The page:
This retro review was originally published on Weird Movie Village in July 2014.
Last night, my sister and I went to the Alamo Drafthouse in San Antonio to see Todd Haynes’ 1998 paean to glam rock, Velvet Goldmine, part of its “Turn it Up to 11” series. It was great to see it on the big screen again.
I was surprised that there were only about a dozen people in the audience. Well, at least a couple of of the attendees showed up in glam drag.
Velvet Goldmine is the story of Brian Slade (Jonathan Rhys Meyers), an ambitious young musician who wants more than just stardom — he wants to change the world.
After a badly-received folk concert, Slade meets high-powered agent Jerry Devine (Edde Izzard) who encourages him to reinvent himself as the sexually fluid glam rocker, Maxwell Demon.
He meets and marries the adoring Mandy (Toni Collette), only to be gobsmacked by the uninhibited proto-punk Curt Wild (Ewan McGregor). An intense love affair and creative collaboration ensues, but the relationship is doomed from the start.
Their breakup is bleak. Forlorn Brian decides to stage his own theatrical assassination in order to disappear from the scene — but the circumstances of his death remain oblique.
Whatever happened to Brian Slade?
Ten years later, in 1984, Arthur Stuart (Christian Bale), a British journalist with a glam rock past of his own, is assigned by an American tabloid ponlisher to uncover the real story.
In more than just a nod to Citizen Kane, Arthur returns to London to interview those who circled in Slade’s orbit, including Mandy, Curt and a former manager, Cecil (Michael Feast).
Cecil is wheelchair-bound, just like Joseph Cotten in Kane, and Mandy is found drowning her sorrows, Susan Alexander-style, in a dimly-lit dive bar. Their recollections spark flashbacks replete with visually sumptuous musical numbers, and we are taken along on a glitter-infused odyssey to try to understand the enigma that is Brian Slade.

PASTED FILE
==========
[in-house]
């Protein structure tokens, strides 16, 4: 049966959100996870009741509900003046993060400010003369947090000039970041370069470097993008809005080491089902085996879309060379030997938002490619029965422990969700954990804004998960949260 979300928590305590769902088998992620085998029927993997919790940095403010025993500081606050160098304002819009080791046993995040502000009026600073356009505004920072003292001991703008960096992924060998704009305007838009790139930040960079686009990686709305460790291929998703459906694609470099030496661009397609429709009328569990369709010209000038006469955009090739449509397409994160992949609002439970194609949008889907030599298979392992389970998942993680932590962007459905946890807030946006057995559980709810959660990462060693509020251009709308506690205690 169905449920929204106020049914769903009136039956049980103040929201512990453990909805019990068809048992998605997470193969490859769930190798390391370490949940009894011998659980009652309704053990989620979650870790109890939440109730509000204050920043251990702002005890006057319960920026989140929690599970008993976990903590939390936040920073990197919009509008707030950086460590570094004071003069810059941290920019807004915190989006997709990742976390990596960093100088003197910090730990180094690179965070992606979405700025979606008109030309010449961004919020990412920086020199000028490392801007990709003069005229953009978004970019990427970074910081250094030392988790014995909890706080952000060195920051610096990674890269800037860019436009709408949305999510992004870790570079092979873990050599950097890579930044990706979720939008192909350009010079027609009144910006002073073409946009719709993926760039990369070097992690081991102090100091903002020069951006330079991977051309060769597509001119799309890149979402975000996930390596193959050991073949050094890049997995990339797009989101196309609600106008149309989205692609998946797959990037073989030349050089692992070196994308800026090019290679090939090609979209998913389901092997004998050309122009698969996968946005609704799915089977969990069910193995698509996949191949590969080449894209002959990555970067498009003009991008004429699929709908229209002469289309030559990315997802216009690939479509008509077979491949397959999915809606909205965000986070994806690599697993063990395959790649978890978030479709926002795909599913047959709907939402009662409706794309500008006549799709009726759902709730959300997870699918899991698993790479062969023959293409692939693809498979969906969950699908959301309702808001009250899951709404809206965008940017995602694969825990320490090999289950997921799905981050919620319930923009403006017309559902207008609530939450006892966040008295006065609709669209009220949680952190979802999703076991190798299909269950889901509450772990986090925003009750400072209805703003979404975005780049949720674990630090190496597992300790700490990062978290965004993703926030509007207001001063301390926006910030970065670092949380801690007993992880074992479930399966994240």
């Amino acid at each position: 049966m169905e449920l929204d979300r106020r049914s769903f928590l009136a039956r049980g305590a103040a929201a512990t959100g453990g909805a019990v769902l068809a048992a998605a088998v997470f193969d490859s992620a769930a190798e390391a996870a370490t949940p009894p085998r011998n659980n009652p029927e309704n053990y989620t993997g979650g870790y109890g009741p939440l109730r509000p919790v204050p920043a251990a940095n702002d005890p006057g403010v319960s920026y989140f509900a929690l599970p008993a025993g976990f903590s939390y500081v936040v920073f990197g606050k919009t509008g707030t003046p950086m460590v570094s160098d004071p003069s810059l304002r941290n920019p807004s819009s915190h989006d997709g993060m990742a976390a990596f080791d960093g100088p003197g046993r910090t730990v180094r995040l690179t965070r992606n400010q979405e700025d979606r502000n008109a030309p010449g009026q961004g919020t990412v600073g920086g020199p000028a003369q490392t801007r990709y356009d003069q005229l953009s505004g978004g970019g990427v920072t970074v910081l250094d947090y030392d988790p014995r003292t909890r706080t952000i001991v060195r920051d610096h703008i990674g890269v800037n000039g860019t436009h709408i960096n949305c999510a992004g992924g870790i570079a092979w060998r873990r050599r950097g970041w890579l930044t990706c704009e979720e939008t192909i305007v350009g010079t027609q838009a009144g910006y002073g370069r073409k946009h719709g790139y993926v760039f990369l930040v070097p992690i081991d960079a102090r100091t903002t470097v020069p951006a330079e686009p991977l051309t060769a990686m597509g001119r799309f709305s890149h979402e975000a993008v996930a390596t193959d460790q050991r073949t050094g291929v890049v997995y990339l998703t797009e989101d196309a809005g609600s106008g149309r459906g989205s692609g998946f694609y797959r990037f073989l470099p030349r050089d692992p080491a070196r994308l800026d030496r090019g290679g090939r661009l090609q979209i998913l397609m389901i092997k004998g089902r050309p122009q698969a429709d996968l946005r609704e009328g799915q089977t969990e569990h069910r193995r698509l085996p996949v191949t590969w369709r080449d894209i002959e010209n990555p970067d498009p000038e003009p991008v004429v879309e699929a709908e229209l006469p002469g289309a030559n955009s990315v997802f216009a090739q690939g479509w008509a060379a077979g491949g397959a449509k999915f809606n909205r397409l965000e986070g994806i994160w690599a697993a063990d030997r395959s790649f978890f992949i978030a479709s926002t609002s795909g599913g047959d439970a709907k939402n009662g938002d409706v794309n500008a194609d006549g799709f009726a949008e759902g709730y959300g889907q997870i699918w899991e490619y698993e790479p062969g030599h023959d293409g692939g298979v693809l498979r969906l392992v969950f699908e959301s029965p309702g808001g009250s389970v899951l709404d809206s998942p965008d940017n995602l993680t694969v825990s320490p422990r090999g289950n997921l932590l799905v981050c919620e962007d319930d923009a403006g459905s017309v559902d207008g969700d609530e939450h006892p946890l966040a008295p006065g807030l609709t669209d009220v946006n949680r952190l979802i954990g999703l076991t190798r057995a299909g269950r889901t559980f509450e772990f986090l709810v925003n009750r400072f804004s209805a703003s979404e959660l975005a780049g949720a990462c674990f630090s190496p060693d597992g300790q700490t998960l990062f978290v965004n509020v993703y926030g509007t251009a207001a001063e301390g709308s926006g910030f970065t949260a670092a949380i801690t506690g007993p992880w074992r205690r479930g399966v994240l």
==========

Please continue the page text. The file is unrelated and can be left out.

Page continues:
Velvet Goldmine was a bomb upon its initial release, remembered more fondly by audiences interested in the subject matter than by most critics, who declared it visually intriguing but deficient storywise.
I don’t agree — I find it easy to follow and quite artistically done. The way Haynes assembles the scenes the from Brian’s (and Arthur’s) life builds up an increasing feeling of melancholy, of yearning for a magical era that was far too short and was gone much too soon.
With his pale blue eyes, Meyers makes for an perfectly otherworldly Slade. Even though his shallow, self-serving ambition is easy to spot from outer space, it’s also easy to see why Mandy and Curt fall head-over-heels for him. An enigma is an enigma, after all.
Maxwell is based on David Bowie’s Ziggy Stardust, right down to the killing of his character. And even though the film shares its title with a Bowie song, the depiction of Slade as being a vapid opportunist evidently so displeased the glam legend that he refused to allow any of his songs to be used on the soundtrack.
McGregor’s Curt is an amalgam of Iggy Pop and Lou Reed, two of Bowie’s close associates back in the day, although his blond locks make him look a lot like Kurt Cobain. Collette brings a touching humanity to the social-climbing Mandy, who worships the ground he walks on. Both actors have a good onscreen rapport with Meyers, which is essential.
Bale is splendid as the mournful Arthur, and he’s got good reason to grieve. He’s trying to live vicariously as Brian Slade.
Watching the musician perform on Top of the Pops on telly, he excitedly turns to his parents and exclaims, “That’s me, Da!”, only to be slapped down.
And as Brian’s star ascends, teenage Arthur remains trapped in a gloomy suburb and must content himself with fantasizing over the singer’s image while concealing his real self from his strict, disapproving parents.
He manages to grab a few fleeting moments of freedom in the glam scene before it all implodes, but when we meet him again in the ’80s, his light has clearly gone out.
Arthur is truly the broken heart of the film.
The score is great, with Radiohead’s Thom Yorke standing in for Brian Ferry on a couple of numbers. The new tunes blend seamlessly with the originals by T. Rex, Roxy Music and Lou Reed.
Haynes stages the musical numbers with exuberance, which oddly earned the wrath of some reviewers who tsk tsk tsked and thought that they were derivative. A cranky Roger Ebert complained that there were too many nods to films like A Hard Day’s Night and A Clockwork Orange, which puzzles me. What better way to establish a milieu than by evoking images from such iconic cultural artifacts as these?
The Blu-Ray is available at Amazon.